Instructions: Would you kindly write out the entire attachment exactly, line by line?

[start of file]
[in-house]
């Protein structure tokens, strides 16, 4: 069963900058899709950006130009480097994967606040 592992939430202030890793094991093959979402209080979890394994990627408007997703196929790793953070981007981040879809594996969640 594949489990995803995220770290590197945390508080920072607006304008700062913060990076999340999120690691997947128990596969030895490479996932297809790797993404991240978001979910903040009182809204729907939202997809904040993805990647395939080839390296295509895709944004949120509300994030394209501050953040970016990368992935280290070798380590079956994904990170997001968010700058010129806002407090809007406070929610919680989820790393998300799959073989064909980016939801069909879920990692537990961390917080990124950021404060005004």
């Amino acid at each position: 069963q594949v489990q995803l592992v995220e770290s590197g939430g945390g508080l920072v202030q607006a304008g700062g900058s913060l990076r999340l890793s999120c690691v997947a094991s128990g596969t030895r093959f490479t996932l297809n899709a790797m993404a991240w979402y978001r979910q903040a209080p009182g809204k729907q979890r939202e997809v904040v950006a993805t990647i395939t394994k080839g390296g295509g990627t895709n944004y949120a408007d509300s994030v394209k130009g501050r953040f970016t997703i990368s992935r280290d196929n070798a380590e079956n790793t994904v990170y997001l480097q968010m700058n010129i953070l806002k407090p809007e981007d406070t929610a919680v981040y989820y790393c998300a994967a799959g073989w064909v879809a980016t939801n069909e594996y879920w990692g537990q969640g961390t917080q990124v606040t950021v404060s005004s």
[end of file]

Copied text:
[in-house]
């Protein structure tokens, strides 16, 4: 069963900058899709950006130009480097994967606040 592992939430202030890793094991093959979402209080979890394994990627408007997703196929790793953070981007981040879809594996969640 594949489990995803995220770290590197945390508080920072607006304008700062913060990076999340999120690691997947128990596969030895490479996932297809790797993404991240978001979910903040009182809204729907939202997809904040993805990647395939080839390296295509895709944004949120509300994030394209501050953040970016990368992935280290070798380590079956994904990170997001968010700058010129806002407090809007406070929610919680989820790393998300799959073989064909980016939801069909879920990692537990961390917080990124950021404060005004």
């Amino acid at each position: 069963q594949v489990q995803l592992v995220e770290s590197g939430g945390g508080l920072v202030q607006a304008g700062g900058s913060l990076r999340l890793s999120c690691v997947a094991s128990g596969t030895r093959f490479t996932l297809n899709a790797m993404a991240w979402y978001r979910q903040a209080p009182g809204k729907q979890r939202e997809v904040v950006a993805t990647i395939t394994k080839g390296g295509g990627t895709n944004y949120a408007d509300s994030v394209k130009g501050r953040f970016t997703i990368s992935r280290d196929n070798a380590e079956n790793t994904v990170y997001l480097q968010m700058n010129i953070l806002k407090p809007e981007d406070t929610a919680v981040y989820y790393c998300a994967a799959g073989w064909v879809a980016t939801n069909e594996y879920w990692g537990q969640g961390t917080q990124v606040t950021v404060s005004s």